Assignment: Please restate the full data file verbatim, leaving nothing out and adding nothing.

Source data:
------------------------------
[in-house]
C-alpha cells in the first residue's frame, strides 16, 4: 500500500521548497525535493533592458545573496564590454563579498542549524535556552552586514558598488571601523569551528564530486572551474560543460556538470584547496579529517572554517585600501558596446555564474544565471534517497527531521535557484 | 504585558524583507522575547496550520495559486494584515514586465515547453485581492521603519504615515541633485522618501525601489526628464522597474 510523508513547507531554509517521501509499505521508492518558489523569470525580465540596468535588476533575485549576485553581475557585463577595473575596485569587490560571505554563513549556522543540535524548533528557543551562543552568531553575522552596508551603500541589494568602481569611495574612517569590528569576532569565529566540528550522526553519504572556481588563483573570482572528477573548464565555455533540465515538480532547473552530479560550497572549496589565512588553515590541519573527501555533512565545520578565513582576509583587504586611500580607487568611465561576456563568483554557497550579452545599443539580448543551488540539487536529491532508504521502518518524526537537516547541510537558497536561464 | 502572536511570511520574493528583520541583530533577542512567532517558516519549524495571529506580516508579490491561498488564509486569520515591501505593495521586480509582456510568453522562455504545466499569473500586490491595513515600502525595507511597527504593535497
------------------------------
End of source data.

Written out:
[in-house]
C-alpha cells in the first residue's frame, strides 16, 4: 500500500521548497525535493533592458545573496564590454563579498542549524535556552552586514558598488571601523569551528564530486572551474560543460556538470584547496579529517572554517585600501558596446555564474544565471534517497527531521535557484 | 504585558524583507522575547496550520495559486494584515514586465515547453485581492521603519504615515541633485522618501525601489526628464522597474 510523508513547507531554509517521501509499505521508492518558489523569470525580465540596468535588476533575485549576485553581475557585463577595473575596485569587490560571505554563513549556522543540535524548533528557543551562543552568531553575522552596508551603500541589494568602481569611495574612517569590528569576532569565529566540528550522526553519504572556481588563483573570482572528477573548464565555455533540465515538480532547473552530479560550497572549496589565512588553515590541519573527501555533512565545520578565513582576509583587504586611500580607487568611465561576456563568483554557497550579452545599443539580448543551488540539487536529491532508504521502518518524526537537516547541510537558497536561464 | 502572536511570511520574493528583520541583530533577542512567532517558516519549524495571529506580516508579490491561498488564509486569520515591501505593495521586480509582456510568453522562455504545466499569473500586490491595513515600502525595507511597527504593535497